Prime logistics rents increased globally during the 12 months ended March 31, accelerating their growth in many markets due to strengthening economies around the world and greater demand for distribution of goods bought both online and in stores, according to a report from CBRE.
Prime logistics rents—which are the highest achievable lease rates for top-quality warehouse and distribution-center space—increased by 3.2 percent across the globe in this year’s first quarter from a year earlier, according to CBRE. That exceeds the previous 12-month period’s 2.2 percent global increase.
Of the ten global logistics hubs registering the largest gains in prime logistics rents in the year, four are in the Americas. The biggest gainer globally was Vancouver, which posted a 29.1 percent increase due to its lack of land available for industrial development amid its growth as Canada’s largest port. U.S. cities ranking in the top ten are Oakland (14 percent increase), Seattle (13.4 percent), and New Jersey (9.5 percent).
Rounding out the top ten are five hubs in Europe—Budapest, London, Tilburg/Eindhoven (Netherlands), Paris, and Manchester/Liverpool—and one in Asia, Beijing.
Prime logistics rents offer a means of gauging the strength and momentum of the high end of warehouse markets across the globe. That the growth of prime logistics rents has accelerated globally bodes well for the industry’s continued momentum.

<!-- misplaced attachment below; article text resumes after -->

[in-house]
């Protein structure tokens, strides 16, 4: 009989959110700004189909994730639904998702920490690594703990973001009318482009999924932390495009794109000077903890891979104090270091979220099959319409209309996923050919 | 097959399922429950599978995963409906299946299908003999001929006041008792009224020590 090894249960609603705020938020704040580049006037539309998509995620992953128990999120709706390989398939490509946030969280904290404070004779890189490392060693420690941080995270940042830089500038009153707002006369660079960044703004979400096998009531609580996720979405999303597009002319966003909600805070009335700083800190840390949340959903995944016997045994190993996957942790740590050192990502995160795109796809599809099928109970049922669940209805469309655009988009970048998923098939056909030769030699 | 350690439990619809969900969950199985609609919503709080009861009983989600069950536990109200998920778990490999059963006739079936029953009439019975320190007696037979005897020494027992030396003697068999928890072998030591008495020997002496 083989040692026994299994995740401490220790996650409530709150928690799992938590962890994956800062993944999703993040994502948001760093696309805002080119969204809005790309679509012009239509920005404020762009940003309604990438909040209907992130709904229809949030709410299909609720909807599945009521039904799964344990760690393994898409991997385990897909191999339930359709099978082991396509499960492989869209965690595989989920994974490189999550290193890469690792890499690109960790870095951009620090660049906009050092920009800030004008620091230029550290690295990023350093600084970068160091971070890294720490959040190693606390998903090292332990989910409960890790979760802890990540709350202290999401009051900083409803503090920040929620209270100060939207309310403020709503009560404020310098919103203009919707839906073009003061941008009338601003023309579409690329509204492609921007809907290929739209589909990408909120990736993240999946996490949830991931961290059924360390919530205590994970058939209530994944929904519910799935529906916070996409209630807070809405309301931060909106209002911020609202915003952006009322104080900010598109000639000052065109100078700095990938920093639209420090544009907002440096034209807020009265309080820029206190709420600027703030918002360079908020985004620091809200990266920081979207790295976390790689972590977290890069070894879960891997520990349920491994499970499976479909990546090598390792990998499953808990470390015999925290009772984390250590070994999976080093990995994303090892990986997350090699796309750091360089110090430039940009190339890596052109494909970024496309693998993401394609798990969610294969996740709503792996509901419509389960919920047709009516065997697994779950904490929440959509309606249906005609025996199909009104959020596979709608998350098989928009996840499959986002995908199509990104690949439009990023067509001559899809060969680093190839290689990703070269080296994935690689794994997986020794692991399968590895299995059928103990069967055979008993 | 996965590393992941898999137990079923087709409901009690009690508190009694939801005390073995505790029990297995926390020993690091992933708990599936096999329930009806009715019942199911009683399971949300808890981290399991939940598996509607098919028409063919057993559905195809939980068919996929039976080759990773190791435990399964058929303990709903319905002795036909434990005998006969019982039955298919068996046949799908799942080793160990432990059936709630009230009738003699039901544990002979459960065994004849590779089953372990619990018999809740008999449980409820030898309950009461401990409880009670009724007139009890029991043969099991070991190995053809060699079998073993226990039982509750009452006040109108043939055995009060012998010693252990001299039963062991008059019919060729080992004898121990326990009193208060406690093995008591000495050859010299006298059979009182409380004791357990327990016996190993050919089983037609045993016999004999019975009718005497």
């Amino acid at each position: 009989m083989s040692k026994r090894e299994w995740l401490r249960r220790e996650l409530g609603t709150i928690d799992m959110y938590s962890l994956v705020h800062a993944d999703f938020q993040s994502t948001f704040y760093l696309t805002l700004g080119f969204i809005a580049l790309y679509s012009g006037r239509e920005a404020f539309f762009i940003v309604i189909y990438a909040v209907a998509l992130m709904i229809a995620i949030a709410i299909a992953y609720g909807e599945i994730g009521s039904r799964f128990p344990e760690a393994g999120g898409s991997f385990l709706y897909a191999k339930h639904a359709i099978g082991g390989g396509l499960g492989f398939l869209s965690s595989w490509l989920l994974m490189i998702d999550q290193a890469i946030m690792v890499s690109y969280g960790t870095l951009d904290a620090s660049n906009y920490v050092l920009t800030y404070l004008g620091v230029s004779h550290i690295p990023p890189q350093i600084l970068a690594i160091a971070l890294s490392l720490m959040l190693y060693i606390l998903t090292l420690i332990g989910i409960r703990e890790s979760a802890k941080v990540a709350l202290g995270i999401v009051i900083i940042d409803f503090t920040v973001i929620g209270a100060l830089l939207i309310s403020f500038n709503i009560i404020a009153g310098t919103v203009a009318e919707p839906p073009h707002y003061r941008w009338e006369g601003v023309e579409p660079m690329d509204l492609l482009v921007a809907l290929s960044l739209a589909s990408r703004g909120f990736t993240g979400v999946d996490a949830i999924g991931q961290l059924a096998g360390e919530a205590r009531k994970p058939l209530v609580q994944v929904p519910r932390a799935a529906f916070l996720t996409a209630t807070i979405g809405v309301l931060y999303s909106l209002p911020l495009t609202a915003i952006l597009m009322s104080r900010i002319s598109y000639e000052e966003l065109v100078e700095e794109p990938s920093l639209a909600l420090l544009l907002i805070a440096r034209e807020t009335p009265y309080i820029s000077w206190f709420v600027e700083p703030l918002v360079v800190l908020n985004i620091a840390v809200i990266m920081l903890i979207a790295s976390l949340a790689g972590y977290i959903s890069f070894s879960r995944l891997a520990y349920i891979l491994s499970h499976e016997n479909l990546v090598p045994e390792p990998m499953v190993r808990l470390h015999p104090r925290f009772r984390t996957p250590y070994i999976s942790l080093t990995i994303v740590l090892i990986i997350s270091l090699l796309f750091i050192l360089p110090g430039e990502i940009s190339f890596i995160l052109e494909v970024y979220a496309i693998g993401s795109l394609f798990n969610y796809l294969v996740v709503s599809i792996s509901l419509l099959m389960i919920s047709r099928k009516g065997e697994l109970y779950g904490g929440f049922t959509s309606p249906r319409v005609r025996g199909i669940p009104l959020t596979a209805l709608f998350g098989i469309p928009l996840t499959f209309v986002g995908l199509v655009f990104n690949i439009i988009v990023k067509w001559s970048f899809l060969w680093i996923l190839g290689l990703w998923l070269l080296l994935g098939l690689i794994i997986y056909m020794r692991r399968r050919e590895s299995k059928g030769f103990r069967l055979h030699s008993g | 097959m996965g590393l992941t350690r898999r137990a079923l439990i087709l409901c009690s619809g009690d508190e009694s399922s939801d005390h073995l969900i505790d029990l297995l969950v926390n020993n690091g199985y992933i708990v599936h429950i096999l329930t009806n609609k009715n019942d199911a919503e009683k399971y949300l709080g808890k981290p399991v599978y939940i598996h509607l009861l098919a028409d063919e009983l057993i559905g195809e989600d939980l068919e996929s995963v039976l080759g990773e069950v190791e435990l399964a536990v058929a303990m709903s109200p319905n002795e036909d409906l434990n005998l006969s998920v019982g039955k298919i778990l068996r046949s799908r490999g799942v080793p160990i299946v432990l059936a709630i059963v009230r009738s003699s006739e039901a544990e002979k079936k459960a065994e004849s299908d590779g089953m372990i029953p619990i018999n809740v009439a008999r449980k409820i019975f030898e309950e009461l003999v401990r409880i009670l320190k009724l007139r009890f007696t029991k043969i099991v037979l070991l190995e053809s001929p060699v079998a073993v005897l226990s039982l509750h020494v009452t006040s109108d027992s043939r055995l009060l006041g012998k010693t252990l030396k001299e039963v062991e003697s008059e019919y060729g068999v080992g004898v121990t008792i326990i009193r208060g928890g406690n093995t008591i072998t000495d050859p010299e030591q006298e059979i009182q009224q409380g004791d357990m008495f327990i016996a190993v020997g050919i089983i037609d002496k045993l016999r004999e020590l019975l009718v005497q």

“This is a positive indicator that we’re still seeing global growth roughly six years after the U.S. market for industrial and logistics real estate began its recovery from the recession,” said David Egan, CBRE’s global head of industrial and logistics research. “This underscores the theory that e-commerce-driven demand for logistics facilities has created a fundamental shift in this market, establishing new baselines for occupancy, rents, and other measures.”
Regionally, Europe/Middle East/Africa posted a 4.3 percent gain in prime logistics rents, outpacing those of the Americas and Asia, as well as its own 1.2 percent gain from the previous 12-month period. Much of EMEA’s increase can be attributed to improving economies in that region and resulting gains in consumption.
The Americas registered a 3.8 percent gain, on par with its increase of the previous year, and Asia notched a 2.2 percent gain, surpassing its 1.4 percent advance from the earlier 12-month period.
Asian markets accounted for six of the ten most expensive prime logistics markets, led by Hong Kong at a rate of $30.99 per square foot ($333.57 per sq m) per year. Three EMEA markets made that list—London, Stockholm, and Munich. The only Americas market to land among the ten most expensive was Oakland at $9.96 per square foot ($107.20 per sq m) per year.